bool storeImportantStuff(String storeStuff, String where, long serverLocation)

String getProcessedResults(String workStuff, long serverLocation)

Excellent!  You're now providing the same capabilities to your customers that they found so compelling in your original monolithic desktop product. You are saving them disk space and product expense as well as increasing their processing speed because their client applications are making use of refactored, faster calls.


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When Modification 1 was in design it would've been a good idea to provide what would be seen as the same library to customers that you offered in your original product. It would be loaded by customer client applications the same as with your original product, and it would offer the same set of methods.  On its backside however, it would interface with your new object-based product instead of your monolithic desktop application. In the case of this Modification 1, it might become necessary to bridge the gap between product generations by presetting new configuration options on the system that allow earlier generation API calls to function in the new environment. With that, your customers could continue to make use of the client applications they had written over time.  They would not find it necessary to rewrite the client applications they'd perfected over the years just so they could get the same benefit from your new product they've already had with one they're already using.
From my time working in a developer support role, I am aware of several scenarios where customers cannot update their client applications.  Sometimes the subject-expert application author has left the company or the application was written by a short-term contractor. Sometimes companies have lost the source code for applications they run regularly as people left, hardware was updated, or roles changes. Sometimes a change in development technology such as the programming language or development environment makes editing and recompiling a challenge: "There isn't anyone here who does that anymore!"
When the new technology provides your customers with a business case for investment in writing new client applications, their development team could take up that task -- one which is much simpler and less expensive than duplicating what was already working in the old technology.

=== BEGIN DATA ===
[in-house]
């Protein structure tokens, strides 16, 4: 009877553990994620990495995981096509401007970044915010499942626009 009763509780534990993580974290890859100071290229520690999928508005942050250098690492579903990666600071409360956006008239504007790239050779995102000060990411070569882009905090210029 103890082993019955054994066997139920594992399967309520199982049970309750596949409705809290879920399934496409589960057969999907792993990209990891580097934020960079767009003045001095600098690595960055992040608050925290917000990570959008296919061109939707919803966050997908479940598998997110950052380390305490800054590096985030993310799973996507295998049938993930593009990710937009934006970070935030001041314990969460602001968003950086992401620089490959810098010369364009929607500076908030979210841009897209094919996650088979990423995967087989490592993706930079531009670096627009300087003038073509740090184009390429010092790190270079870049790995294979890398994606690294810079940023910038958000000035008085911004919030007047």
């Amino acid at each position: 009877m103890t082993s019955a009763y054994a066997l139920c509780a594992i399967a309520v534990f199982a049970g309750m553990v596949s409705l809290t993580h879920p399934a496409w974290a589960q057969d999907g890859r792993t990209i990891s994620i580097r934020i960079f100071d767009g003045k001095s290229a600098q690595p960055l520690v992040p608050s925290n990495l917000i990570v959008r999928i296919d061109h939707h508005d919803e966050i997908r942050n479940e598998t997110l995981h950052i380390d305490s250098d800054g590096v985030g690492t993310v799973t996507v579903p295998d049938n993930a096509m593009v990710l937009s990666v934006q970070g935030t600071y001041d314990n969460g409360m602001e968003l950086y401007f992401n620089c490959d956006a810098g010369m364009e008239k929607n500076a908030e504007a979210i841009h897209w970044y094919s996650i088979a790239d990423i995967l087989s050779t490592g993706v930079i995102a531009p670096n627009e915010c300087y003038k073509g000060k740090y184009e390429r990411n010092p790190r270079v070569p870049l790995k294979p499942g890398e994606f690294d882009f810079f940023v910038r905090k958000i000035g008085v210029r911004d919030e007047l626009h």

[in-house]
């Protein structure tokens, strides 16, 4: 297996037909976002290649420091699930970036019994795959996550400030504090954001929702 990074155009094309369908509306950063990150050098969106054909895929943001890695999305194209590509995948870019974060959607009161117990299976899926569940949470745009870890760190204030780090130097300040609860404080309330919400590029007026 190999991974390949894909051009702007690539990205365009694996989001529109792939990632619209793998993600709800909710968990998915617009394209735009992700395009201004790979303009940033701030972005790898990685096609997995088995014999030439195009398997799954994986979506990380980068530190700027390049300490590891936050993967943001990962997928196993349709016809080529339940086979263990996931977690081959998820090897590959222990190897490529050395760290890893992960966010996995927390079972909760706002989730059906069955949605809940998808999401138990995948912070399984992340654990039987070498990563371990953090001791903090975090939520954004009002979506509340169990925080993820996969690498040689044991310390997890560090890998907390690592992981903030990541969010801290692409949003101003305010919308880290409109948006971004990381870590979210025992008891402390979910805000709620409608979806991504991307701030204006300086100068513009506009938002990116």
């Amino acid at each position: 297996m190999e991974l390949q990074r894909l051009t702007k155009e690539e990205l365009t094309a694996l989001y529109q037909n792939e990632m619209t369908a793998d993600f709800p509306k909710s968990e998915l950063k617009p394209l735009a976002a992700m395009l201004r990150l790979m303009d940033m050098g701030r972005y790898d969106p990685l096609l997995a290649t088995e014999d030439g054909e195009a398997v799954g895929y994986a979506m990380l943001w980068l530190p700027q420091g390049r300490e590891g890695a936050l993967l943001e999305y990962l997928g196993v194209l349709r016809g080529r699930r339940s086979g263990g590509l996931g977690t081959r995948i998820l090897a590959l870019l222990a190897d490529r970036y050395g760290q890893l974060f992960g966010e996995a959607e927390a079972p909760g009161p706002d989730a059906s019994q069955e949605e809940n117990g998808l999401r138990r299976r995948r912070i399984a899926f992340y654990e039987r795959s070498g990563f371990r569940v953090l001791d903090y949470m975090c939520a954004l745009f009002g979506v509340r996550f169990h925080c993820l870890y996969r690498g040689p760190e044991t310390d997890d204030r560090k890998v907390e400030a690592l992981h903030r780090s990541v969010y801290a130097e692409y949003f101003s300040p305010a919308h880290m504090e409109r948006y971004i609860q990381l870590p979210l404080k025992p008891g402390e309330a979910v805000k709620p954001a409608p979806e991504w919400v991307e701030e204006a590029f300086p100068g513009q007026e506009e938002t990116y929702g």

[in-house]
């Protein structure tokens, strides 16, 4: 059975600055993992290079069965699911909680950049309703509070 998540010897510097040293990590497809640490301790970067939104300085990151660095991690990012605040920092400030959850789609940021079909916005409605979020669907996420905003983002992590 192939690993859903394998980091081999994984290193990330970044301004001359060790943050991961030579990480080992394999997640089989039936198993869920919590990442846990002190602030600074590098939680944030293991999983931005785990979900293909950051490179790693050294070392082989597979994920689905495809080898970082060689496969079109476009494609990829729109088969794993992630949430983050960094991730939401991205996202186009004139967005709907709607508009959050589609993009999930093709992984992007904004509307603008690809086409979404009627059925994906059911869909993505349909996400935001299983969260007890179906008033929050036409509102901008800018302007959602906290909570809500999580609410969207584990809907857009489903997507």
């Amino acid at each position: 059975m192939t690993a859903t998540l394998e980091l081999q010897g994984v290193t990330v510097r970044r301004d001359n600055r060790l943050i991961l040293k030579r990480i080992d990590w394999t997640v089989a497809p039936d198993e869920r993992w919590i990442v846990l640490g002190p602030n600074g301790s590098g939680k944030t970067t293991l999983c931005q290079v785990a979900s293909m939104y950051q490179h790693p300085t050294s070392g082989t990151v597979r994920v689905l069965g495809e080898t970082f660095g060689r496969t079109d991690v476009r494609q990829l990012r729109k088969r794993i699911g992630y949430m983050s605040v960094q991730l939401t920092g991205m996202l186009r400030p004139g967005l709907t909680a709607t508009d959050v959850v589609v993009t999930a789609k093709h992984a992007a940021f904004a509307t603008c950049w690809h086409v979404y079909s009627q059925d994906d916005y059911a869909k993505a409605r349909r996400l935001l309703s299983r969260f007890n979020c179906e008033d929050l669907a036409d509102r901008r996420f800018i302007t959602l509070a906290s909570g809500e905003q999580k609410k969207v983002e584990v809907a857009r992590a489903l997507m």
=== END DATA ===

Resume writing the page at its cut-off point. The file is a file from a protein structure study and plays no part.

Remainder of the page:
This is where a software engineering best practice, the Open and Closed Principle is suggested. It can be stated as, "an interface may be open for extension, but closed to change".  Once published, a functional interface must remain exactly the same -- no changes allowed. Development operations expend a lot of time and money writing applications to an interface, and if the interface were to be changed some proportion of that time and expense would be spent again to react to the changes. When the interface developer wants to add new capabilities that might require a change to the interface they instead add new member functions as extensions. With that, any legacy applications will continue to work as before with every new release of the interface library. The new interface capabilities are available for in the same library when they provide a compelling reason, and not only because the rug was pulled out from under the earlier interface.
So, applying this wisdom to Modification 1, the new product could provide what, by nearly all indications is the original library, but one that also includes the new product's extension methods -- the 3 original methods together with the three new ones. For customers who intend to use only the new API methods and the new object based programming technology, the objects to which our API library talks on its back end will be directly available to their new object-based client applications.
With that, your customers are not forced into a situation where they must think about how much time will be required to rewrite their client automation applications. They can continue to enjoy the value of what they did in the past to run with your product, and not be forced into a situation where they wold be wise to look into whether or not your competitor might offer a less expensive or better way to get the job done. The cost arithmetic won't justify their moving to a competitor's product and changing all of their API client applications when they are currently running a suite of client applications that continue to work with every version of your product.